"What I've been doing as a writer is thinking about America. Starting from being an outsider,” he liked to say

Jersey City these days is another of those up-and-coming municipalities, attractive to both striving immigrants as well as those Americans from other parts of the country who want a taste of that New York magic but, you know, can’t afford it.  

But there it is, Manhattan, right across the water.  The Freedom Tower shimmers.  The Statue of Liberty beckons.  Ellis Island reminds you who did – and still does – a lot of the building in this country.

When Tom Fleming was growing up in Jersey City, it was an “Irish ghetto,” plain and simple. His father, Teddy, was raised by immigrants from Co. Mayo in a four-story tenement with no heat or running water.  

But after Teddy went off to fight in World War I, he returned a hero and found himself a rising star in machine politics, which were still very much an Irish game in mid-20th century America.

In Jersey City the game was run by Frank Hague, a power broker of the highest order.  Hague even earned the nickname “I am the law.”

Fleming – who, sadly, died last week at the age of 90 – once told me his father made him a promise.

"Become a lawyer," his father said, after Fleming graduated from Fordham, "and I guarantee you'll make a million dollars by the time you're 30.”

By then, however, the most powerful parental influence on Fleming had become his mother, a teacher.  He had fallen in love with books and ideas, and it was a love that would be repaid handsomely.  Fleming embarked on one of the most prolific and impressive literary careers of the second half of the 20th century.

As it turned out he was also great human being – generous, funny and smart as hell.

I first met Fleming right after he published one of his many historical novels, "Conquerors of the Sky," a compelling look at the early days of aviation.  I interviewed him for a profile that eventually ran in Publisher’s Weekly.

"Aviation is the quintessential American industry,” Fleming said at the time. “We invented the damn thing. In the beginning, people thought [the airplane] was this symbol of spiritual ascent. Simultaneously, the plane destroyed the American sense of isolation. The symbolism of that appealed to me."

I was glad for the opportunity to meet Fleming, but let’s be clear: I had just turned 30 and he was 75.  I didn’t really expect he would have all that much to say to me, nor I to him, beyond the business of promoting his book.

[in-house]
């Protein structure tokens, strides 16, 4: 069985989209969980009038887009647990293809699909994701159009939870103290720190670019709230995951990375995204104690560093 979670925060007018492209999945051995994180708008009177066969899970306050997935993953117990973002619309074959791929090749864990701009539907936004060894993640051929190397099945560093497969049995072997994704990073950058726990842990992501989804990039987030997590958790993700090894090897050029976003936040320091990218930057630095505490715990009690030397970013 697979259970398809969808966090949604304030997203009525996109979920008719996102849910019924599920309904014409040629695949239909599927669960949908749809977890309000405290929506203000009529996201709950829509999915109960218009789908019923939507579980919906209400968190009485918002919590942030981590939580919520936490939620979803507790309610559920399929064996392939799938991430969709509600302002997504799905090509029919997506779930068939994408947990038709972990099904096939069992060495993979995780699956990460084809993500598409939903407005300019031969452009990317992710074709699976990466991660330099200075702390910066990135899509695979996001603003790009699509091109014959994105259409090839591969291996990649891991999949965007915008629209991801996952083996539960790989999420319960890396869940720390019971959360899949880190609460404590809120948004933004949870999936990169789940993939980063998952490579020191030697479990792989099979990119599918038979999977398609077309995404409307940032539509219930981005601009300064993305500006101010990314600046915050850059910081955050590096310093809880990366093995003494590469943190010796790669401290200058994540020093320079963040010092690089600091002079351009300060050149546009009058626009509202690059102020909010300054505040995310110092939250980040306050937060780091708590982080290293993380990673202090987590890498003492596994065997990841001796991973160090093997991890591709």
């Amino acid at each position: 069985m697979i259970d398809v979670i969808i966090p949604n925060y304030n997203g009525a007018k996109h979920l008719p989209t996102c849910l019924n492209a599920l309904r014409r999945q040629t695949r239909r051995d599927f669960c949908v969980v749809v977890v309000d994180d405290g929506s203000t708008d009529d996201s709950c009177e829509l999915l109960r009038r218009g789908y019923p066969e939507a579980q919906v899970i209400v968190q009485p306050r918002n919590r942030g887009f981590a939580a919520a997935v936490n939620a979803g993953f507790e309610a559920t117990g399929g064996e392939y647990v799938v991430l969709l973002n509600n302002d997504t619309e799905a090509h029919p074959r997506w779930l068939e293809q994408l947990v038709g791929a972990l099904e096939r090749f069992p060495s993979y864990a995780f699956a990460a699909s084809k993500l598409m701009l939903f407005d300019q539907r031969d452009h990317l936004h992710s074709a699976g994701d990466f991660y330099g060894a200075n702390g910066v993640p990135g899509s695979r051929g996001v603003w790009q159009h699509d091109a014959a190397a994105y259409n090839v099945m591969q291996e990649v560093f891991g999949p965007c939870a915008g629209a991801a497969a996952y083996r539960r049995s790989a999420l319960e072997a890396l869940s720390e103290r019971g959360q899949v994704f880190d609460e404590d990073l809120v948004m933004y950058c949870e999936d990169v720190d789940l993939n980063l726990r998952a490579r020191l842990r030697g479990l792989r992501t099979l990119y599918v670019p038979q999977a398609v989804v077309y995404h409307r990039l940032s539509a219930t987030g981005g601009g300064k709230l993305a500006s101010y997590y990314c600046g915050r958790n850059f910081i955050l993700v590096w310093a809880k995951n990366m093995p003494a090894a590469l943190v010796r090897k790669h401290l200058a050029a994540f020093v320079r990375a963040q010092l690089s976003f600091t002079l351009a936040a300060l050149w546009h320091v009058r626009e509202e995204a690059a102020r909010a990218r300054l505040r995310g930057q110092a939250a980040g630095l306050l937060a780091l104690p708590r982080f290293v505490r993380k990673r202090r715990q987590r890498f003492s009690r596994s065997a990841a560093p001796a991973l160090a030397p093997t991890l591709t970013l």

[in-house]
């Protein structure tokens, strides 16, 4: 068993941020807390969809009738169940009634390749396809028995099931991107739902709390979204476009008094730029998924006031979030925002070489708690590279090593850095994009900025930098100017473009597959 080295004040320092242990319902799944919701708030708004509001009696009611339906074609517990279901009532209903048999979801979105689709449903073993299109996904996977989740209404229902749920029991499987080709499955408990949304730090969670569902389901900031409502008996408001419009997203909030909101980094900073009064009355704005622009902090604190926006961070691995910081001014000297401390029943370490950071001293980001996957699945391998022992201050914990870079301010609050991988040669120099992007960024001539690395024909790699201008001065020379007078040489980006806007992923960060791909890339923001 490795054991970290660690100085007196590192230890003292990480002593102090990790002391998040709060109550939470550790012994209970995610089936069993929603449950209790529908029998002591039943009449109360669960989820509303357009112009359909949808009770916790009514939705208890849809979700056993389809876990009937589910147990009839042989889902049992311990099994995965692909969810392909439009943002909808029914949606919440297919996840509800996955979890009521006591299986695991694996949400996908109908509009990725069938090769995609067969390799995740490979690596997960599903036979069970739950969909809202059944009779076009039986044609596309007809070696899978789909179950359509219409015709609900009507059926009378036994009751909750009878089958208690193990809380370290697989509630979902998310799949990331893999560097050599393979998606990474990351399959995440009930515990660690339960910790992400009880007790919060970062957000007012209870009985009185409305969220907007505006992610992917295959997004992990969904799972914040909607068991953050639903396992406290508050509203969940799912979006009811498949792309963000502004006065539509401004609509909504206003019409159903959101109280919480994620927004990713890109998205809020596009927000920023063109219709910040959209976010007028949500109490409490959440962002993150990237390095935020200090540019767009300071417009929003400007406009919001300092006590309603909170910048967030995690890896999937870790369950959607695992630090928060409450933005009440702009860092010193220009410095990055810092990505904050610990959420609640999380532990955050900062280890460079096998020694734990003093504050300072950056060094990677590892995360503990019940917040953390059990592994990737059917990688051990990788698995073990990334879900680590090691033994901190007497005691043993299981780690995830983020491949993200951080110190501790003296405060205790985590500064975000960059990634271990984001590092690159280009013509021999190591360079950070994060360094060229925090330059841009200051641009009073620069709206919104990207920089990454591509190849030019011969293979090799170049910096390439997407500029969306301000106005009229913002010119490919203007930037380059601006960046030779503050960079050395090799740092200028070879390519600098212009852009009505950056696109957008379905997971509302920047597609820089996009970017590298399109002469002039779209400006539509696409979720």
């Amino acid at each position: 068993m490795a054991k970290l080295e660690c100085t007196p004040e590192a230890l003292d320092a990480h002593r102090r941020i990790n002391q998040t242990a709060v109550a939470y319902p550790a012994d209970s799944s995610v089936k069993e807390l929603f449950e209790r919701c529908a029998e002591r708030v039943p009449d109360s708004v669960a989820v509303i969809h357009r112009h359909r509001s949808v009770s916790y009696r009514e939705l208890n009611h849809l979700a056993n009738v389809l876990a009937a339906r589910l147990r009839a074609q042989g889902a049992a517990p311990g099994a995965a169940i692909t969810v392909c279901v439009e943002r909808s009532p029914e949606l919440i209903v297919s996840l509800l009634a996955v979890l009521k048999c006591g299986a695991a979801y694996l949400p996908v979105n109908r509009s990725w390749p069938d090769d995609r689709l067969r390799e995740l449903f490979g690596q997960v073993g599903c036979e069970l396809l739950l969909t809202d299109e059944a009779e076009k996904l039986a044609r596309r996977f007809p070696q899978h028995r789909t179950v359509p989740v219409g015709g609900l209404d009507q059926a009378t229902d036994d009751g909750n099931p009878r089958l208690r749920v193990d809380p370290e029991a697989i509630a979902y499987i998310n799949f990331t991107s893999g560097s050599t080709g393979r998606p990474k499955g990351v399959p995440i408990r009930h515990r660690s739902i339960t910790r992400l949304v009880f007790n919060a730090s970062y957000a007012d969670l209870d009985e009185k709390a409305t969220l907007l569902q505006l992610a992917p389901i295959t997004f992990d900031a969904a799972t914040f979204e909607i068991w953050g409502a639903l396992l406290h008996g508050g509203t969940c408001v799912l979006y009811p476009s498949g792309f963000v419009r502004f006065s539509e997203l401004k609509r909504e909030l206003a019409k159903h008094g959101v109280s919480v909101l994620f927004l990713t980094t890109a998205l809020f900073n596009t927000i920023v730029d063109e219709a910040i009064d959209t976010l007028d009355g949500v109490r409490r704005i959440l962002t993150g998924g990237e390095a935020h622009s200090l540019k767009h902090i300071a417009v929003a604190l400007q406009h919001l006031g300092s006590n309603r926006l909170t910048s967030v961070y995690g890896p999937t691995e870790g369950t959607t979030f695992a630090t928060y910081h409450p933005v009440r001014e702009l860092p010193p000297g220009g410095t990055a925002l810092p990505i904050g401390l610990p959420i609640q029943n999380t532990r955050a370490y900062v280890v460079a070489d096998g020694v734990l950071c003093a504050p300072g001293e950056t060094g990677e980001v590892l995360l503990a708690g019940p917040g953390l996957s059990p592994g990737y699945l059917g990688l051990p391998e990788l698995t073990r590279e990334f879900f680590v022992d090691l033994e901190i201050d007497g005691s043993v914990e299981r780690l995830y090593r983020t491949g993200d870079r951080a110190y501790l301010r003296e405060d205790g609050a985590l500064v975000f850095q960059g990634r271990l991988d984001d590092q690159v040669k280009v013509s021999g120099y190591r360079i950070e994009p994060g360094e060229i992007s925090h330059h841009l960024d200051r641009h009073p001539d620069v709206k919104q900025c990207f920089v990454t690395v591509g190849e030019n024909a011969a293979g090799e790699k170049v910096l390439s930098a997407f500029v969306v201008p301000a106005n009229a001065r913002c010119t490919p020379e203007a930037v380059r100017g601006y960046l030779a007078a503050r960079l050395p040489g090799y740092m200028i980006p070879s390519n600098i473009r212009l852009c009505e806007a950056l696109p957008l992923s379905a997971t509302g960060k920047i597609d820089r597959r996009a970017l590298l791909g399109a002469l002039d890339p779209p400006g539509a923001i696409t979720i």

How wrong I was, as I found out when we began corresponding regularly and even getting together from time to time.

Fleming, of course, was a learned fellow.  He was one of the only authors ever to have both fiction and non-fiction named as main selections in the Book of the Month Club. He ultimately sold millions of books internationally and was a familiar face, appearing in many documentaries on C-Span and PBS.

But perhaps most fascinating were his efforts to balance his Irish background with his interest in more “American” affairs.

"What I've been doing as a writer is thinking about America. Starting from being an outsider,” he liked to say.

It’s hard to imagine a fellow like Fleming, with his Upper East Side apartment and membership in the Union League, as an “outsider.”  And yet, that’s because we have such terrible historical memory in this country.  

Fleming, of course, did his best to try and change that.  The American Revolution was his specialty.

But he also wrote insightfully about the Civil War, World War I and the New Deal.  In a sense, he was assimilating through his writing, moving from the “Irish ghetto” to the mainstream.

"I started exploring the American side of the hyphen in history," Fleming told me.

But you never do leave that ghetto, do you?

Because in 2005 he wrote his most intimate and revealing book, an 'Irish American memoir' called "Mysteries of My Father."

It illustrated what was perhaps Tom Fleming’s greatest strength, and what we will miss most from him – writing about both sides of the hyphen.